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SQL Standardization - MySQL

In this article, Vikram Vaswani discusses the ways in which SQL plays an important role in the computer market today, and what may be in store for this database language in the future. This excerpt comes from chapter 26 of MySQL: The Complete Reference, by Vikram Vaswani (McGraw-Hill/Osborne, ISBN 0-07-222477-0, 2004).

  1. The Future of SQL
  2. Database Market Trends
  3. Market Diversity and Segmentation
  4. Hardware Performance Gains
  5. Benchmark Wars
  6. SQL Standardization
  7. SQL in the Next Decade
  8. Ultra-High-Performance Databases
  9. Object Integration
By: McGraw-Hill/Osborne
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November 10, 2004

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The adoption of an official ANSI/ISO SQL standard was one of the major factors that secured SQL’s place as the standard relational database language in the 1980s. Compliance with the ANSI/ISO standard has become a checkoff item for evaluating DBMS products, so each DBMS vendor claims that its product is compatible with or based on the ANSI/ISO standard. Through the late 1980s and early 1990s, all of the popular DBMS products evolved to conform to the parts of the standard that represented common usage. Other parts, such as the module language, were effectively ignored. This produced slow convergence around a core SQL language in popular DBMS products.

As discussed in Chapter 3, the SQL1 standard was relatively weak, with many omissions and areas that are left as implementation choices. For several years, the standards committee worked on an expanded SQL2 standard that remedies these weaknesses and significantly extends the SQL language. Unlike the first SQL standard, which specified features that were already available in most SQL products, the SQL2 standard, when it was published in 1992, was an attempt to lead rather than follow the market. It specified features and functions that were not yet widely implemented in current DBMS products, such as scroll cursors, standardized system catalogs, much broader use of subqueries, and a new error message scheme. DBMS vendors are still in the process of evolving their products to support the full features of SQL2. In practice, proprietary extensions (such as enhanced support for multimedia data or stored procedures or object extensions) have often been more important to a DBMS vendor’s success than higher levels of SQL2 compliance.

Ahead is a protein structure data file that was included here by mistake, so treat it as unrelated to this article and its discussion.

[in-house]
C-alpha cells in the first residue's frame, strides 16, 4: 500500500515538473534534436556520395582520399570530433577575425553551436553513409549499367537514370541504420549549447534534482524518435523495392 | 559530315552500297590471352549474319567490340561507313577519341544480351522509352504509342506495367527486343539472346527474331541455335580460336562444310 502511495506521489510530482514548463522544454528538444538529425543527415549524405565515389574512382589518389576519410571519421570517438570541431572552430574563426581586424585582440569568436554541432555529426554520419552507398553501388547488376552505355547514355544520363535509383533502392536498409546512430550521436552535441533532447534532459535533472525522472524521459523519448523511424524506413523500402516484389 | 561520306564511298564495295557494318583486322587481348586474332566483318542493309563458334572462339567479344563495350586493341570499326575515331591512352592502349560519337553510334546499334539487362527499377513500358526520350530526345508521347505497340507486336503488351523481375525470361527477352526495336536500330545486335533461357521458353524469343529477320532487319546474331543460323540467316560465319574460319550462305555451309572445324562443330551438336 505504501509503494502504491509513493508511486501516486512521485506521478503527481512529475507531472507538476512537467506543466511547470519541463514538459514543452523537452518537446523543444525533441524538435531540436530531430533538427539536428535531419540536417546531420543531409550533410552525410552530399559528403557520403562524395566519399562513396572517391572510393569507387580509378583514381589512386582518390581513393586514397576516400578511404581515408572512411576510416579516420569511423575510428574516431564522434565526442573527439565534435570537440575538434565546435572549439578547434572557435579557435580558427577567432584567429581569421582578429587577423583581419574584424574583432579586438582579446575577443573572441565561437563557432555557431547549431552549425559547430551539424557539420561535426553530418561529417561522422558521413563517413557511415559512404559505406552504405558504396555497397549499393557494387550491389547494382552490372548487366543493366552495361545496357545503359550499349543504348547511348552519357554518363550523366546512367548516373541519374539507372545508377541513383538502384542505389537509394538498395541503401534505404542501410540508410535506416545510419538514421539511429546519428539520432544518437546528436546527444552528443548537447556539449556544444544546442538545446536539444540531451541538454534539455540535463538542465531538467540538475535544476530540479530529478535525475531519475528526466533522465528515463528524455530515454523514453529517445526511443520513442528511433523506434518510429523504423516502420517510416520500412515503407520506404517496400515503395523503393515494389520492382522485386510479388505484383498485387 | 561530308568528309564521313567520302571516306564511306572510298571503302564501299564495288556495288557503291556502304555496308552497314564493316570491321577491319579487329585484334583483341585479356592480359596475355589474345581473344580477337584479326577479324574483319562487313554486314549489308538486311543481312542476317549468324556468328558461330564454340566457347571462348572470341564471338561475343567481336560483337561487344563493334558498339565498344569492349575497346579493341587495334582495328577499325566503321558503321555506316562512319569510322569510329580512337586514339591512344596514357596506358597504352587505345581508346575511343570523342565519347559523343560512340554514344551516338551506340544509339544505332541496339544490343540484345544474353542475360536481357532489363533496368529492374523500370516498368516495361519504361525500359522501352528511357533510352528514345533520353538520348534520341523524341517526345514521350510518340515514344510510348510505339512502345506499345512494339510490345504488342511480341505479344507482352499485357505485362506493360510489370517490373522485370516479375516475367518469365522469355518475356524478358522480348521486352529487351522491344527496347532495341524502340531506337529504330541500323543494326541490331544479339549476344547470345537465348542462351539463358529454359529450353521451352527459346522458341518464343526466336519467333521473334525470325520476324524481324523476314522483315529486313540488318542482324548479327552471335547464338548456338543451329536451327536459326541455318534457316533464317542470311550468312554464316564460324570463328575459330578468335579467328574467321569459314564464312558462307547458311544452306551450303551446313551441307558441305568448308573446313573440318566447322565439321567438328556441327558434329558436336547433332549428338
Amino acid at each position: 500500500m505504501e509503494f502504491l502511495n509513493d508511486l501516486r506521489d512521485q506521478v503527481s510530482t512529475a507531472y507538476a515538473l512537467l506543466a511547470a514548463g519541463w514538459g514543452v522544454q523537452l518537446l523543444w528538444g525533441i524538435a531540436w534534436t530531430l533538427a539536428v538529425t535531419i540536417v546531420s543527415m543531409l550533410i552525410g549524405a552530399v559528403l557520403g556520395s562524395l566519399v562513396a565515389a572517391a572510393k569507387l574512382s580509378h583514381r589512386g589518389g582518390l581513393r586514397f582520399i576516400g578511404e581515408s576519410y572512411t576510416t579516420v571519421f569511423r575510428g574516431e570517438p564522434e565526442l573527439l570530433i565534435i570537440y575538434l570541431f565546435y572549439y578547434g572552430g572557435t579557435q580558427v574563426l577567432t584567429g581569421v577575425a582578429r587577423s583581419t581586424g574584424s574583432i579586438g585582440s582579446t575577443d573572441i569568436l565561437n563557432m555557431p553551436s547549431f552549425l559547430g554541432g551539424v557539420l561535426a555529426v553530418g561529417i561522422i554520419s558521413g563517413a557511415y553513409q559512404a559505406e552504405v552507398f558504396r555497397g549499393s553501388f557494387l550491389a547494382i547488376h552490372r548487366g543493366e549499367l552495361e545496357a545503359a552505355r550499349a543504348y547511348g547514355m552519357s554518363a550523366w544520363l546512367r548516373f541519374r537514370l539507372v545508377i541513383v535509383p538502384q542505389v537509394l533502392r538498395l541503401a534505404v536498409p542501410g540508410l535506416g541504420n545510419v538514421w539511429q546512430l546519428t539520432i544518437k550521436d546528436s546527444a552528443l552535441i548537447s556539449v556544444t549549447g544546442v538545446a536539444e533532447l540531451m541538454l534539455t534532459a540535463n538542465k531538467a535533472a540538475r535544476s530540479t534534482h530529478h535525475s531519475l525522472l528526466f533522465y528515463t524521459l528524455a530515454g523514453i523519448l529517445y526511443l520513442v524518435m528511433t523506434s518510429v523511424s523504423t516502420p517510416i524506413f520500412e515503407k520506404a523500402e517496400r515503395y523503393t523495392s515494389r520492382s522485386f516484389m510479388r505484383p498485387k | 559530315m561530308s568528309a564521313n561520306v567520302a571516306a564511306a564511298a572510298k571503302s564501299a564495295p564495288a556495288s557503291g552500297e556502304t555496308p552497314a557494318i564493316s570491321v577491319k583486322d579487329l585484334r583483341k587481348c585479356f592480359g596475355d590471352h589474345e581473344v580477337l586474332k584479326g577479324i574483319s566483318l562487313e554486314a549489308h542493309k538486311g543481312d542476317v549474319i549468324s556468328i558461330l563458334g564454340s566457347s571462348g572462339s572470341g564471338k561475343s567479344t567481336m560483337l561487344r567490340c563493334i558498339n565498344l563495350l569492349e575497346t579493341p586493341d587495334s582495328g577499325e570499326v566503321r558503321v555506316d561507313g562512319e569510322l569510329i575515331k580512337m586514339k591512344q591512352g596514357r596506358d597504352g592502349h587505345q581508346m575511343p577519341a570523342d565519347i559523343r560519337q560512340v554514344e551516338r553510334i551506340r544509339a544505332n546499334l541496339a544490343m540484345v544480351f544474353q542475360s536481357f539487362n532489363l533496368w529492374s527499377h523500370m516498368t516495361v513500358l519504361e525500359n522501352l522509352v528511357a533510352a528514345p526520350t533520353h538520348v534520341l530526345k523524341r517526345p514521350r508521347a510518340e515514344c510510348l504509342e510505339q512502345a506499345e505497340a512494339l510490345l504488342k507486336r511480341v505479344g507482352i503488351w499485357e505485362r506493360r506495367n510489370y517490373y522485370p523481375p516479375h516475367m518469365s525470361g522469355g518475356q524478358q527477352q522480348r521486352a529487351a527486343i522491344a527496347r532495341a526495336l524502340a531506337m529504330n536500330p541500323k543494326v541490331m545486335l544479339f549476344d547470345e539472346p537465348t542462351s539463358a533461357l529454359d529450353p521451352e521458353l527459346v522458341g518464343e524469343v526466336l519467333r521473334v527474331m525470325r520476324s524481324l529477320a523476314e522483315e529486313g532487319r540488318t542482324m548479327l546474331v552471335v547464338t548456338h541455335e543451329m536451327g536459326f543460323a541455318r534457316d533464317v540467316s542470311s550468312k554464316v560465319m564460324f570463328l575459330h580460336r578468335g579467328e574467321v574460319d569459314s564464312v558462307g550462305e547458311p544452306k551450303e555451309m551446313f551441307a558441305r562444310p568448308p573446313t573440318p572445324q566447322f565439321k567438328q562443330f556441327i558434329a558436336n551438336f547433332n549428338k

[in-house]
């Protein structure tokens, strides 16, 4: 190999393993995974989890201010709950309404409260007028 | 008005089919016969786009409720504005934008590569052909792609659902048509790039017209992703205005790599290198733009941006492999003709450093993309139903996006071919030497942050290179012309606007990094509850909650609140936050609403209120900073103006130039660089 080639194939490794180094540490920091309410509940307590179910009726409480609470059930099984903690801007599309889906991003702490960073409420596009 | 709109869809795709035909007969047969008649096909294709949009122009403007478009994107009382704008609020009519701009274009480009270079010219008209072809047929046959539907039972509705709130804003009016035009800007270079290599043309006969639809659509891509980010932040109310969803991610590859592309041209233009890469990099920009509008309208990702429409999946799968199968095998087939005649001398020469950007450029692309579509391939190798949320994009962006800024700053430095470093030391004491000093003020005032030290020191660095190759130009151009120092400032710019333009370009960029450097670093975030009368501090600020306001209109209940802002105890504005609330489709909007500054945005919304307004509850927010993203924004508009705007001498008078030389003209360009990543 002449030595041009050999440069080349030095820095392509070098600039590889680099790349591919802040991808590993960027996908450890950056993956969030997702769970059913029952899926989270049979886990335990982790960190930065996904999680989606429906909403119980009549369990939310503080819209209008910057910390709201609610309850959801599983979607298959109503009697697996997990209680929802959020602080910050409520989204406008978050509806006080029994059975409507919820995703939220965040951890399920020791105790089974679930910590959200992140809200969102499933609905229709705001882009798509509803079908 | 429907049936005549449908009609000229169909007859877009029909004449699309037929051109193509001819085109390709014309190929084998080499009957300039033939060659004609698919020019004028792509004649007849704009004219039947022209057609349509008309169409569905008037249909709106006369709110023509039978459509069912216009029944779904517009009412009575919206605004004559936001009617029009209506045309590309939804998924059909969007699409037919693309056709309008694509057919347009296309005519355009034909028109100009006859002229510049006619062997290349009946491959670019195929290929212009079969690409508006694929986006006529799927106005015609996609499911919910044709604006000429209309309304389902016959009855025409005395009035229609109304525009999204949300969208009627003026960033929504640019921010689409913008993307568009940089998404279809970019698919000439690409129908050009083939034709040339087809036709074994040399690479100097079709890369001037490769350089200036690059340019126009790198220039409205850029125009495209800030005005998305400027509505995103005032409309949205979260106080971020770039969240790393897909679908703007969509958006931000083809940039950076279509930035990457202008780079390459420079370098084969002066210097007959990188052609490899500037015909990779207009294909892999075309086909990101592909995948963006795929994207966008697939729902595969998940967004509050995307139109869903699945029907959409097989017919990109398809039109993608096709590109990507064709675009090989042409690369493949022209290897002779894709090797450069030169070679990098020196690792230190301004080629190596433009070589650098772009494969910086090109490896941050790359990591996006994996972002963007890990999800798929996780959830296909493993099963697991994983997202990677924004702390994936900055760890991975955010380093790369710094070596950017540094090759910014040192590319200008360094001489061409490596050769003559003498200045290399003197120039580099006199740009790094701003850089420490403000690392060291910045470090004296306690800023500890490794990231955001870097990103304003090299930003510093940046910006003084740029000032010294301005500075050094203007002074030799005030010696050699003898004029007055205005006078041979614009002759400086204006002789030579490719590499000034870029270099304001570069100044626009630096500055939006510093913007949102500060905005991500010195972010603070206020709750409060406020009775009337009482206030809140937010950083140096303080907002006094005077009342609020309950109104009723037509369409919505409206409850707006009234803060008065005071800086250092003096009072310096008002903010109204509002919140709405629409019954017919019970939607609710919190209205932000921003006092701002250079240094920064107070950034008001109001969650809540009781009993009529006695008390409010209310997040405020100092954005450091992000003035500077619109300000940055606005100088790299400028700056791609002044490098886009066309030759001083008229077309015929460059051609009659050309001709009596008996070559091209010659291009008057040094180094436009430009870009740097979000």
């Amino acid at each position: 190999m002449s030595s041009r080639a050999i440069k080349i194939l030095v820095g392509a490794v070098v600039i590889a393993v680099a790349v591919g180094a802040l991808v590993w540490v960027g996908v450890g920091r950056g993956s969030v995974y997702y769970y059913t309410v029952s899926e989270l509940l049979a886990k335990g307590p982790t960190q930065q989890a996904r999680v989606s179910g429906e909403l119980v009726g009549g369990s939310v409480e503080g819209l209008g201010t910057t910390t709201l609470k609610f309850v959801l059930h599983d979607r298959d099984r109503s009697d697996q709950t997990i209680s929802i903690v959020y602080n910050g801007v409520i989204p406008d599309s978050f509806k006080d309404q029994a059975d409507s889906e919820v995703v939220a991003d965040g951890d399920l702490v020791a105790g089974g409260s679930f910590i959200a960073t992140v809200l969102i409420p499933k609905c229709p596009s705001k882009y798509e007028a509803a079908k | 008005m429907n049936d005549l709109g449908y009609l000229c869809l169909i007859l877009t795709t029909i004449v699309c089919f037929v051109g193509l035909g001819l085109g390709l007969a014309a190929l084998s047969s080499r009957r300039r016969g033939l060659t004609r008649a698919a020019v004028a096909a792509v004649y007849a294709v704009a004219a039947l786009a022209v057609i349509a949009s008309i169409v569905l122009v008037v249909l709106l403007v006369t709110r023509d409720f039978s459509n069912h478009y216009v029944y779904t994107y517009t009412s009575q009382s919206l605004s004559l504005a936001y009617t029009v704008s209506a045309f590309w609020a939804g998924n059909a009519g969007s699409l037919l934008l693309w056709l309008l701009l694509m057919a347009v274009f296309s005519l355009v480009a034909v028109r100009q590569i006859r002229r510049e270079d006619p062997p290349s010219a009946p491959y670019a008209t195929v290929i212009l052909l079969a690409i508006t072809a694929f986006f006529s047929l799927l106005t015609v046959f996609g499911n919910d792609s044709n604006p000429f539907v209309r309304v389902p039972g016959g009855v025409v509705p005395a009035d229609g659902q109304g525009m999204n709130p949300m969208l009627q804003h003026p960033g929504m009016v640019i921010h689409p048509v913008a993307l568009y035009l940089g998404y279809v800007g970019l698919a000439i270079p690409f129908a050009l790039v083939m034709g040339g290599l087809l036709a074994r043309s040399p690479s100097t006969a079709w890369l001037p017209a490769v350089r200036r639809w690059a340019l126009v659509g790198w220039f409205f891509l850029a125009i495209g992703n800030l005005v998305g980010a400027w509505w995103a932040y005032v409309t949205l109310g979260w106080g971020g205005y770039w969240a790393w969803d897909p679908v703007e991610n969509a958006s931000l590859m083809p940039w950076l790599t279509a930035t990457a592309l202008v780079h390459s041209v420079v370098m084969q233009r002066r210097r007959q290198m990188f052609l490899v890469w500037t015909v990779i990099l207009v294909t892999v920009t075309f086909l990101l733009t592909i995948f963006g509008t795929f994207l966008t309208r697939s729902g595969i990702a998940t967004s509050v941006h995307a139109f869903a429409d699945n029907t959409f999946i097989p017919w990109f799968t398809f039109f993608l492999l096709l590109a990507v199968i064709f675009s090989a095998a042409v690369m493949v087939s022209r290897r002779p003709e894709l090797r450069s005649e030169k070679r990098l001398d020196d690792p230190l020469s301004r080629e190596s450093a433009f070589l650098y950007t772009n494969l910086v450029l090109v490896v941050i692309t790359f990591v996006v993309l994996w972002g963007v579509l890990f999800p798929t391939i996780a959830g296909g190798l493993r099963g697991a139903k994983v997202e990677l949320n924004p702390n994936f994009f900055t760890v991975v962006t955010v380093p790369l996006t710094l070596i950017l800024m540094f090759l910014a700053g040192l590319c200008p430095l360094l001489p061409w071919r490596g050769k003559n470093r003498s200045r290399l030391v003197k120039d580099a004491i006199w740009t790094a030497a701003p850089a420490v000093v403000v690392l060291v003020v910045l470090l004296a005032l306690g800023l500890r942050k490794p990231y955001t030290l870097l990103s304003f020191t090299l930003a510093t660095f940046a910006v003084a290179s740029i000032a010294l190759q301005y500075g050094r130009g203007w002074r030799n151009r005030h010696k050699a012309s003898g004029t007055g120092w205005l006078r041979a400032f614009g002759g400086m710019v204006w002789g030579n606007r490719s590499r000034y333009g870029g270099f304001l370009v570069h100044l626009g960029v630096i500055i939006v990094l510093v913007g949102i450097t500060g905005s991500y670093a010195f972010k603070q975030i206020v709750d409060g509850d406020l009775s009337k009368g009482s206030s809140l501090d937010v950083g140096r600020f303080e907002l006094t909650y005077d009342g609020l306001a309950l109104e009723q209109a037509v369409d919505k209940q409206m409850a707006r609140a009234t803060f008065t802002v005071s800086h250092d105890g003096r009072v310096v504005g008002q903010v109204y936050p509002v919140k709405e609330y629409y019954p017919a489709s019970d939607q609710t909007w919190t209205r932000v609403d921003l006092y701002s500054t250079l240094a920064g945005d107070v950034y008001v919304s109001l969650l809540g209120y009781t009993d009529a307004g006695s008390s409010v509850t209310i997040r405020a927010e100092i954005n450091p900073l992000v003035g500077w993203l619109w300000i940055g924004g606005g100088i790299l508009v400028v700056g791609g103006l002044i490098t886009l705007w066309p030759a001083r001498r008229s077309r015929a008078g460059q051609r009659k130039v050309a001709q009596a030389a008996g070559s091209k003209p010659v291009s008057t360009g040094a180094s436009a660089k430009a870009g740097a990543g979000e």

The progress of the SQL standards groups continued, with work on a SQL3 standard begun even before the SQL2 standard was published. As delays set in and the number of different areas to be addressed by the next standard grew, the work on SQL3 was divided into separate, parallel efforts, focused on the core of the language, a Call-Level Interface (CLI), persistent stored modules (stored procedures), distributed transaction capabilities, time-based data, and so fourth. Some of these efforts were published a few years later as enhancements to the 1992 SQL2 standard. A SQL2-compatible CLI standard was released in 1995, as SQL-CLI. A year later, in 1996, a standardized stored procedure capability was released as SQL-PLM. In 1998, object language bindings for SQL were standardized in the SQL-OLB specification. A basic set of OLAP capabilities were published in a SQL-OLAP standard in 2000.

While progress continued on these additions to the SQL2 standard, the work on the core language part of SQL3 (called the foundation part of the standard) focused on how to add object capabilities to SQL2. This quickly became a very controversial activity. Relational database theorists and purists took a strong stand against many of the proposed extensions. They claimed that the proposals confuse conceptual and architectural issues (e.g., adding substructure beyond the row/column tables) with implementation issues (e.g., performance issues of normalized databases and multitable joins). Proponents of the proposed SQL3 object extensions pointed to the popularity of object-oriented programming and development techniques, and insist that the rigid row/column structure of relational databases must be extended to embrace object concepts or it would be bypassed by the object revolution. Their argument was bolstered in the marketplace as the major relational DBMS vendors added object-oriented extensions to their products, to blunt the offensive from pure object-oriented databases, and were largely successful with this strategy.

The controversy over the SQL3 work was finally resolved after a seven-year effort, with the publication of the SQL:1999 standard. (The term SQL3, which was used during the development of the standard, has now been replaced by the official term SQL:1999.) The SQL:1999 standard is structured in a series of parts:  

  • Part 1: Framework. Describes the overall goals and structure of the standard, and the organization of its other parts.

  • Part 2: Foundation. Is the main body of the standard, focused on the SQL language itself. SQL statements and clauses, transaction semantics, database structure, privileges, and similar capabilities are specified here. This part also contains the object-oriented extensions to SQL.